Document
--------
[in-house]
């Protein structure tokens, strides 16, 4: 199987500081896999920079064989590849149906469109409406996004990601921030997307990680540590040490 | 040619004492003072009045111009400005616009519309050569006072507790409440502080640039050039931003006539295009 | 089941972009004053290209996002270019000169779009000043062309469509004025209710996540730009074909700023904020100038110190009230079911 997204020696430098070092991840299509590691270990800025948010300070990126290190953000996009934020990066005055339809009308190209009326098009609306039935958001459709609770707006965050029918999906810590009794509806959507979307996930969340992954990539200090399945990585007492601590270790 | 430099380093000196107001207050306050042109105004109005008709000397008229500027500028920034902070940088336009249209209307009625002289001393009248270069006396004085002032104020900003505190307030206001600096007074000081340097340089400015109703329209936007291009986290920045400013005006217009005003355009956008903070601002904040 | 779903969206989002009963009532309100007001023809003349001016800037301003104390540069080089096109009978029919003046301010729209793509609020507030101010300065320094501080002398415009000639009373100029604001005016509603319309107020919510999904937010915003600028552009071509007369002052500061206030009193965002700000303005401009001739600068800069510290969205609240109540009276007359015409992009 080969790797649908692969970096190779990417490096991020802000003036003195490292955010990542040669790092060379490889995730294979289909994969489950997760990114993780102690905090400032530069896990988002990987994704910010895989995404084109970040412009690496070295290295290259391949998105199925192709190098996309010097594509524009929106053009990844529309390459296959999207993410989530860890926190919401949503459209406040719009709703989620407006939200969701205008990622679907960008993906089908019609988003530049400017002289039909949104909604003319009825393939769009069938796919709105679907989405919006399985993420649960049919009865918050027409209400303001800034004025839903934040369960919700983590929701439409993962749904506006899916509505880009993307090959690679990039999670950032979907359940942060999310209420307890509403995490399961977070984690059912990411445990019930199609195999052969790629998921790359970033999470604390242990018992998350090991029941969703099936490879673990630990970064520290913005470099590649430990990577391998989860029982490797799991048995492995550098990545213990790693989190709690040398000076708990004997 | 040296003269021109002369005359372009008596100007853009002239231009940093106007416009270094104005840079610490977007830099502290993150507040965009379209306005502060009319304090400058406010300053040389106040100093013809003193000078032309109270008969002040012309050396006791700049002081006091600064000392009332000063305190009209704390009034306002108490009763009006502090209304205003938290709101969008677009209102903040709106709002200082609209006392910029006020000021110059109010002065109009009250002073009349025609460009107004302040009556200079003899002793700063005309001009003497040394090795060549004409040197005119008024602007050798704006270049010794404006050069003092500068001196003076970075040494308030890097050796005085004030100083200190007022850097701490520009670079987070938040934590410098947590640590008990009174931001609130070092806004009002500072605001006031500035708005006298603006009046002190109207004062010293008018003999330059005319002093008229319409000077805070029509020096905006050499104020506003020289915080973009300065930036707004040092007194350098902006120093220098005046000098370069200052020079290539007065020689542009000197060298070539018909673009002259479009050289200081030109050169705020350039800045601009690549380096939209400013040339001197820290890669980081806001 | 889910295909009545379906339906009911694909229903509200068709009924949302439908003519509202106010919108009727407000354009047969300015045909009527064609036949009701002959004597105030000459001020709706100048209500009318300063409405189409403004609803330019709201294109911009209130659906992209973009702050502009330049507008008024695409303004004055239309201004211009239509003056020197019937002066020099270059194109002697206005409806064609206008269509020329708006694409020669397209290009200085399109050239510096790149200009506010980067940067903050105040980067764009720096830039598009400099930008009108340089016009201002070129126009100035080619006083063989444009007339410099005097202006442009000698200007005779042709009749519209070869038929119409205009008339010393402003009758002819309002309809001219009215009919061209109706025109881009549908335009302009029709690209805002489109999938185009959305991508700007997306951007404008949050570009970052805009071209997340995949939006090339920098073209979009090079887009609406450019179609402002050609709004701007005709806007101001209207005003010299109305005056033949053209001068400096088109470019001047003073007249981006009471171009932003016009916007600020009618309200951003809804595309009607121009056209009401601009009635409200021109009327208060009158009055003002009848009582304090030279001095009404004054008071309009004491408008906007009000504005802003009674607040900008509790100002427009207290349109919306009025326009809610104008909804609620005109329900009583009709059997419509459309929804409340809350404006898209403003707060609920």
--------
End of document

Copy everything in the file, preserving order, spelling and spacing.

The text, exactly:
[in-house]
């Protein structure tokens, strides 16, 4: 199987500081896999920079064989590849149906469109409406996004990601921030997307990680540590040490 | 040619004492003072009045111009400005616009519309050569006072507790409440502080640039050039931003006539295009 | 089941972009004053290209996002270019000169779009000043062309469509004025209710996540730009074909700023904020100038110190009230079911 997204020696430098070092991840299509590691270990800025948010300070990126290190953000996009934020990066005055339809009308190209009326098009609306039935958001459709609770707006965050029918999906810590009794509806959507979307996930969340992954990539200090399945990585007492601590270790 | 430099380093000196107001207050306050042109105004109005008709000397008229500027500028920034902070940088336009249209209307009625002289001393009248270069006396004085002032104020900003505190307030206001600096007074000081340097340089400015109703329209936007291009986290920045400013005006217009005003355009956008903070601002904040 | 779903969206989002009963009532309100007001023809003349001016800037301003104390540069080089096109009978029919003046301010729209793509609020507030101010300065320094501080002398415009000639009373100029604001005016509603319309107020919510999904937010915003600028552009071509007369002052500061206030009193965002700000303005401009001739600068800069510290969205609240109540009276007359015409992009 080969790797649908692969970096190779990417490096991020802000003036003195490292955010990542040669790092060379490889995730294979289909994969489950997760990114993780102690905090400032530069896990988002990987994704910010895989995404084109970040412009690496070295290295290259391949998105199925192709190098996309010097594509524009929106053009990844529309390459296959999207993410989530860890926190919401949503459209406040719009709703989620407006939200969701205008990622679907960008993906089908019609988003530049400017002289039909949104909604003319009825393939769009069938796919709105679907989405919006399985993420649960049919009865918050027409209400303001800034004025839903934040369960919700983590929701439409993962749904506006899916509505880009993307090959690679990039999670950032979907359940942060999310209420307890509403995490399961977070984690059912990411445990019930199609195999052969790629998921790359970033999470604390242990018992998350090991029941969703099936490879673990630990970064520290913005470099590649430990990577391998989860029982490797799991048995492995550098990545213990790693989190709690040398000076708990004997 | 040296003269021109002369005359372009008596100007853009002239231009940093106007416009270094104005840079610490977007830099502290993150507040965009379209306005502060009319304090400058406010300053040389106040100093013809003193000078032309109270008969002040012309050396006791700049002081006091600064000392009332000063305190009209704390009034306002108490009763009006502090209304205003938290709101969008677009209102903040709106709002200082609209006392910029006020000021110059109010002065109009009250002073009349025609460009107004302040009556200079003899002793700063005309001009003497040394090795060549004409040197005119008024602007050798704006270049010794404006050069003092500068001196003076970075040494308030890097050796005085004030100083200190007022850097701490520009670079987070938040934590410098947590640590008990009174931001609130070092806004009002500072605001006031500035708005006298603006009046002190109207004062010293008018003999330059005319002093008229319409000077805070029509020096905006050499104020506003020289915080973009300065930036707004040092007194350098902006120093220098005046000098370069200052020079290539007065020689542009000197060298070539018909673009002259479009050289200081030109050169705020350039800045601009690549380096939209400013040339001197820290890669980081806001 | 889910295909009545379906339906009911694909229903509200068709009924949302439908003519509202106010919108009727407000354009047969300015045909009527064609036949009701002959004597105030000459001020709706100048209500009318300063409405189409403004609803330019709201294109911009209130659906992209973009702050502009330049507008008024695409303004004055239309201004211009239509003056020197019937002066020099270059194109002697206005409806064609206008269509020329708006694409020669397209290009200085399109050239510096790149200009506010980067940067903050105040980067764009720096830039598009400099930008009108340089016009201002070129126009100035080619006083063989444009007339410099005097202006442009000698200007005779042709009749519209070869038929119409205009008339010393402003009758002819309002309809001219009215009919061209109706025109881009549908335009302009029709690209805002489109999938185009959305991508700007997306951007404008949050570009970052805009071209997340995949939006090339920098073209979009090079887009609406450019179609402002050609709004701007005709806007101001209207005003010299109305005056033949053209001068400096088109470019001047003073007249981006009471171009932003016009916007600020009618309200951003809804595309009607121009056209009401601009009635409200021109009327208060009158009055003002009848009582304090030279001095009404004054008071309009004491408008906007009000504005802003009674607040900008509790100002427009207290349109919306009025326009809610104008909804609620005109329900009583009709059997419509459309929804409340809350404006898209403003707060609920």